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Civil society is composed of the totality of voluntary civic and social organizations and institutions that form the basis of a functioning society as opposed to the force-backed structures of a state (regardless of that state's political system) and commercial institutions.

OriginEdit

The term is often traced to Adam Ferguson, who saw the development of a "commercial state" as a way to change the corrupt feudal order and strengthen the liberty of the individual.[1] While Ferguson did not draw a line between the state and the society, Georg Wilhelm Friedrich Hegel, a German philosopher, made this distinction in his Elements of the Philosophy of Right [2]. In this work, civil society (Hegel used the term "buergerliche Gesellschaft" though it is now referred to as Zivilgesellschaft in German to emphasize a more inclusive community) was a stage on the dialectical relationship between Hegel's perceived opposites, the macro-community of the state and the micro-community of the family [3]. Broadly speaking, the term was split, like Hegel's followers, to the political left and right. On the left, it became the foundation for Karl Marx's bourgeois society [4]; to the right it became a description for all non-state aspects of society, expanding out of the economic rigidity of Marxism into culture, society and politics [5]

DefinitionEdit

There are myriad definitions of civil society. The London School of Economics Centre for Civil Society working definition is illustrative:

Civil society refers to the arena of uncoerced collective action around shared interests, purposes and values. In theory, its institutional forms are distinct from those of the state, family and market, though in practice, the boundaries between state, civil society, family and market are often complex, blurred and negotiated. Civil society commonly embraces a diversity of spaces, actors and institutional forms, varying in their degree of formality, autonomy and power. Civil societies are often populated by organisations such as registered charities, development non-governmental organisations, community groups, women's organisations, faith-based organisations, professional associations, trade unions, self-help groups, social movements, business associations, coalitions and advocacy groups.[6]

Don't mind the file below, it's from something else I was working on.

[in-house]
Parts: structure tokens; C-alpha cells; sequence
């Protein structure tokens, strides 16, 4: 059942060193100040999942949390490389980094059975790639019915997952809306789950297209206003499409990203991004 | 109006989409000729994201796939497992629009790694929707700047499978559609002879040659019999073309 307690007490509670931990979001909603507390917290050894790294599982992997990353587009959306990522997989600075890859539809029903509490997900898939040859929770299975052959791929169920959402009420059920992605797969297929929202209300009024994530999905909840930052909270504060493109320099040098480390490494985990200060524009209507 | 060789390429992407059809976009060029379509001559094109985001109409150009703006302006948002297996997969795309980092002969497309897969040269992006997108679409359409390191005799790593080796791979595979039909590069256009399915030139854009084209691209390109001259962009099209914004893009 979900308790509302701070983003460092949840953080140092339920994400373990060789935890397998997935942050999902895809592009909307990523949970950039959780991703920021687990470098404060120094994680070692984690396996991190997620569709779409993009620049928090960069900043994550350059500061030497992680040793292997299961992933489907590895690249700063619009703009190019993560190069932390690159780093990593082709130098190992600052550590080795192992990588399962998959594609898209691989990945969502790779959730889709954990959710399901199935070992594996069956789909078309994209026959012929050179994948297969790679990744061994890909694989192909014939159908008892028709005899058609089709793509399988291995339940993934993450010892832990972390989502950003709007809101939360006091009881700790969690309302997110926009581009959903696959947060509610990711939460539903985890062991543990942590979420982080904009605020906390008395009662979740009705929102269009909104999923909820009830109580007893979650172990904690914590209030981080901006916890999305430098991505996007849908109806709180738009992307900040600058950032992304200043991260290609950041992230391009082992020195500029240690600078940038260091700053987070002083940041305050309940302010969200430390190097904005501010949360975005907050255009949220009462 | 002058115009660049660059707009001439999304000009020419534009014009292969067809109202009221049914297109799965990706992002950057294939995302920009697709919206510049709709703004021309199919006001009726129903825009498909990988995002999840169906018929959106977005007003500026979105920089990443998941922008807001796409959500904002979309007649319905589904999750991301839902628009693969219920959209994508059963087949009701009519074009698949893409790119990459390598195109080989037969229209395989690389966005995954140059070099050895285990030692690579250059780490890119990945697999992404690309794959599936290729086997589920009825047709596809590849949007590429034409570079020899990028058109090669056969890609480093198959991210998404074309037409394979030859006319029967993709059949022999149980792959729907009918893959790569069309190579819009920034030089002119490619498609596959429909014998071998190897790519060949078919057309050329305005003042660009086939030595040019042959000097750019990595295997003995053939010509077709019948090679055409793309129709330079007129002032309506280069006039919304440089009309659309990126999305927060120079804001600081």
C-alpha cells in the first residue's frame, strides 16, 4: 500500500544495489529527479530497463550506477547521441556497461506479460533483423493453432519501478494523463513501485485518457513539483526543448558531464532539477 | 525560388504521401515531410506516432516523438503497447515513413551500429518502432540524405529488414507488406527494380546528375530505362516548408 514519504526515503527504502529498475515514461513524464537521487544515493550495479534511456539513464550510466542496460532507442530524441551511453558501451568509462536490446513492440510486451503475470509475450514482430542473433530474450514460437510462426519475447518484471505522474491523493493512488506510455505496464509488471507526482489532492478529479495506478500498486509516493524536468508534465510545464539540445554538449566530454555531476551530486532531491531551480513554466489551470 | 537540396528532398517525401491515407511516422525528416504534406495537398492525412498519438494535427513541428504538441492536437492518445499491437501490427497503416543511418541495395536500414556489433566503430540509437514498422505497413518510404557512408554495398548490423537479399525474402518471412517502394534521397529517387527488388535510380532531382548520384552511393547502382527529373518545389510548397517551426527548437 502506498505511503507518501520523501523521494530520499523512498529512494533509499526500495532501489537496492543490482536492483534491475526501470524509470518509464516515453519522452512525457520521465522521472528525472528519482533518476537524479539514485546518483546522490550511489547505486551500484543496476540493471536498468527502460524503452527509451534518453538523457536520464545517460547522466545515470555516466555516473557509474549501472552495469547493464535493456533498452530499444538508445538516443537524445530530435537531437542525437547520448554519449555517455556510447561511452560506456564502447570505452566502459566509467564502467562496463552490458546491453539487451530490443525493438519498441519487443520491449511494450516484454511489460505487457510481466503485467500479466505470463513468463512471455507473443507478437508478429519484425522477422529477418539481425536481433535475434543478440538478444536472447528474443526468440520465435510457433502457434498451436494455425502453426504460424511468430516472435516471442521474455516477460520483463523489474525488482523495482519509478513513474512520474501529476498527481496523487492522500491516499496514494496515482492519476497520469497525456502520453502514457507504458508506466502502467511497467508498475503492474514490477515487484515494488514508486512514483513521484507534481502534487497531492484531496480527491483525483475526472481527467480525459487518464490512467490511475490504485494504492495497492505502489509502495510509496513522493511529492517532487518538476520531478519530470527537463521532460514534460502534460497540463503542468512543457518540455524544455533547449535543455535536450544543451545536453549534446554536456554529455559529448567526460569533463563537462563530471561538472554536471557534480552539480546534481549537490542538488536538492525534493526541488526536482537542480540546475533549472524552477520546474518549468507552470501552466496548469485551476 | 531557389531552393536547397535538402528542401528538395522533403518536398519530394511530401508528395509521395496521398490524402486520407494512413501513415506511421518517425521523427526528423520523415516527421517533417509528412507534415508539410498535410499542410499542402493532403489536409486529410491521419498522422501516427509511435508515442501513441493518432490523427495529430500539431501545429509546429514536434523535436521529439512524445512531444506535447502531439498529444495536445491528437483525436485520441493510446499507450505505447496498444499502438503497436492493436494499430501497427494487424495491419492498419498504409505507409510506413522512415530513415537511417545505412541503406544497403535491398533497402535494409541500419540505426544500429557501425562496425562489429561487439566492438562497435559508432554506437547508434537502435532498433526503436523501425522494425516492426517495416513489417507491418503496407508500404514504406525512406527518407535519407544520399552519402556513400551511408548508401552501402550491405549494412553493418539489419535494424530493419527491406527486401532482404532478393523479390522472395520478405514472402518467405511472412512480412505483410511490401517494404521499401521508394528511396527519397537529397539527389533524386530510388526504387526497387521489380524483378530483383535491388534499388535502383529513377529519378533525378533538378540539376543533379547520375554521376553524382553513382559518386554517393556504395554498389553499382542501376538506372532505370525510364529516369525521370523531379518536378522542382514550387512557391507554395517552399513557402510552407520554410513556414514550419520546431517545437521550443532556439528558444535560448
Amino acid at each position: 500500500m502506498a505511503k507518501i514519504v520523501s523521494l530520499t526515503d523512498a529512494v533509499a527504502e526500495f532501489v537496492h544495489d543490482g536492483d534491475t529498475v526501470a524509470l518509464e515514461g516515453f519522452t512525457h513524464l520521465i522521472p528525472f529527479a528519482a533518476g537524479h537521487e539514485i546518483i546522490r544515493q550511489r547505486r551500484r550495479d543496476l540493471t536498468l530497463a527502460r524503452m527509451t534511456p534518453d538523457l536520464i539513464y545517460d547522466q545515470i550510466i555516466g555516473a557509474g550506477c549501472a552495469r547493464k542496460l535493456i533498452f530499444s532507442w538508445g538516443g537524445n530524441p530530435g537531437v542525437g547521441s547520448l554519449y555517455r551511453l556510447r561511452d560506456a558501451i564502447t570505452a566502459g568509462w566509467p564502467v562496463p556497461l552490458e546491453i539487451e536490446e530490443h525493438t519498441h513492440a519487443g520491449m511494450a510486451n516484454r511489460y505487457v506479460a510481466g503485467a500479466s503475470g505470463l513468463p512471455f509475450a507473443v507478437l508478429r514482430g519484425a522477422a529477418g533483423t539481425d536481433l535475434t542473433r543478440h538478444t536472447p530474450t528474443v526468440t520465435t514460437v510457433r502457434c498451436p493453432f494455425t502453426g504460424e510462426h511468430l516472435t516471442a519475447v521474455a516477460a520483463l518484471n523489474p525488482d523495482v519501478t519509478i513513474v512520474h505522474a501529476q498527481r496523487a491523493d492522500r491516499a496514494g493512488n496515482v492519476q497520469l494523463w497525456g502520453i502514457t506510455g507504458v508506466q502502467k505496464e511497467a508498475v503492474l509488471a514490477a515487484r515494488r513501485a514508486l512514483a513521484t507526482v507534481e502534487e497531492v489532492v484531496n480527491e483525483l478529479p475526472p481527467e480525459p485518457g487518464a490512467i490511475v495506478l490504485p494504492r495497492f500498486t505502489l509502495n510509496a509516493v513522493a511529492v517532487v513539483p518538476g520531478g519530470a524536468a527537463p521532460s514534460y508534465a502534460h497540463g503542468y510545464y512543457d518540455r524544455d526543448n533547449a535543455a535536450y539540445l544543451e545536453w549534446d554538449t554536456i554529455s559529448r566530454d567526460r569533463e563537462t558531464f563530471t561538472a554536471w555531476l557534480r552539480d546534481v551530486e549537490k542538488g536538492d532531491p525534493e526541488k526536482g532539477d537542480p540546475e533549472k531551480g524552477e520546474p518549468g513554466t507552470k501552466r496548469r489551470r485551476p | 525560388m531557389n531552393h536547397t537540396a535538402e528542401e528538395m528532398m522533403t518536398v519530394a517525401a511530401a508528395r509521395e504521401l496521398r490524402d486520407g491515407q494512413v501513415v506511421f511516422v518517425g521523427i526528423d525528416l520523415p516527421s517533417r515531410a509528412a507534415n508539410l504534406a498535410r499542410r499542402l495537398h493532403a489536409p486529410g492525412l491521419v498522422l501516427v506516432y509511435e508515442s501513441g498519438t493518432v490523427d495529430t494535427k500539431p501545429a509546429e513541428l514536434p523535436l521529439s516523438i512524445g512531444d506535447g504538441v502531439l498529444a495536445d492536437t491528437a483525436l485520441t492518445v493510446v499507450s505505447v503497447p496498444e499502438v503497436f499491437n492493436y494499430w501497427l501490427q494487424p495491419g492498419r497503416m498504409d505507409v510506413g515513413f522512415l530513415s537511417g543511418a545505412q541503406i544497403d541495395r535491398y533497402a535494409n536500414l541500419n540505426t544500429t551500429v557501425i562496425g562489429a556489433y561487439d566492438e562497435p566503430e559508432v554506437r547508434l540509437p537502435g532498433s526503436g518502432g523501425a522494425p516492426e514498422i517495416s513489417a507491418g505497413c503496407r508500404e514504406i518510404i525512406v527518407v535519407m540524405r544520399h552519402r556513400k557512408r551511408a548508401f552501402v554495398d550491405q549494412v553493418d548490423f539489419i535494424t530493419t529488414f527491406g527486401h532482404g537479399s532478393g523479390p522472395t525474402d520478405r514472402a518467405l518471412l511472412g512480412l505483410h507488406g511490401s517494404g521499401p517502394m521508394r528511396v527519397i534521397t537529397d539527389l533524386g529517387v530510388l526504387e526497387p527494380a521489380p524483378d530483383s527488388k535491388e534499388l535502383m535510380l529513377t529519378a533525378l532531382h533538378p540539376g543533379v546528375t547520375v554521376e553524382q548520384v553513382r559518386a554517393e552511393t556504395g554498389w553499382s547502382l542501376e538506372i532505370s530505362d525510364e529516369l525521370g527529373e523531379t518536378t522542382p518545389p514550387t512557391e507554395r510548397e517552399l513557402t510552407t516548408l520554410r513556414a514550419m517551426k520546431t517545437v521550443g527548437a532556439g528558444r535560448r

Civil society and democracyEdit

The literature on links between civil society and democracy have their root in early liberal writings like those of Tocqueville. However they were developed in significant ways by 20th century theorists like Gabriel Almond and Sidney Verba, who identified the role of civil society in a democratic order as vital [7].

They argued that the political element of many civil society organisations facilitates better awareness and a more informed citizenry, who make better voting choices, participate in politics, and hold government more accountable as a result [8]. The statutes of these organizations have often been considered micro-constitutions because they accustom participants to the formalities of democratic decision making.

More recently, Robert Putnam has argued that even non-political organisations in civil society are vital for democracy. This is because they build social capital, trust and shared values, which are transferred into the political sphere and help to hold society together, facilitating an understanding of the interconnectedness of society and interests within it [9].